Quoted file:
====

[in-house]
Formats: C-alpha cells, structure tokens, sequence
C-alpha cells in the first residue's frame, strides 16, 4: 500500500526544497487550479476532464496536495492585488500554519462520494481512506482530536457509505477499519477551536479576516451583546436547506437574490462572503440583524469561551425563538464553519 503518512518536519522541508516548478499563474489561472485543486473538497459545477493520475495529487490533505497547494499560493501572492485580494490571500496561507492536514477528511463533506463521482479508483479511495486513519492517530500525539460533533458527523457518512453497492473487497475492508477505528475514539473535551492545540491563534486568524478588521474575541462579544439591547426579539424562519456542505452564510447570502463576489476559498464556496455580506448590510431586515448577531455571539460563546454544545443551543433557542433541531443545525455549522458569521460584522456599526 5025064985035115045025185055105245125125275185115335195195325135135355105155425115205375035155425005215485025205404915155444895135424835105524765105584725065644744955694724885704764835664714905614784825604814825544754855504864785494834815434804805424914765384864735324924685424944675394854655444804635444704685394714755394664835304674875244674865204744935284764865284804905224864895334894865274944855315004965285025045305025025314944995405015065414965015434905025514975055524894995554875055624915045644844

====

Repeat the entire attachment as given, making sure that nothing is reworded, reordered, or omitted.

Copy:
[in-house]
Formats: C-alpha cells, structure tokens, sequence
C-alpha cells in the first residue's frame, strides 16, 4: 500500500526544497487550479476532464496536495492585488500554519462520494481512506482530536457509505477499519477551536479576516451583546436547506437574490462572503440583524469561551425563538464553519 503518512518536519522541508516548478499563474489561472485543486473538497459545477493520475495529487490533505497547494499560493501572492485580494490571500496561507492536514477528511463533506463521482479508483479511495486513519492517530500525539460533533458527523457518512453497492473487497475492508477505528475514539473535551492545540491563534486568524478588521474575541462579544439591547426579539424562519456542505452564510447570502463576489476559498464556496455580506448590510431586515448577531455571539460563546454544545443551543433557542433541531443545525455549522458569521460584522456599526 5025064985035115045025185055105245125125275185115335195195325135135355105155425115205375035155425005215485025205404915155444895135424835105524765105584725065644744955694724885704764835664714905614784825604814825544754855504864785494834815434804805424914765384864735324924685424944675394854655444804635444704685394714755394664835304674875244674865204744935284764865284804905224864895334894865274944855315004965285025045305025025314944995405015065414965015434905025514975055524894995554875055624915045644844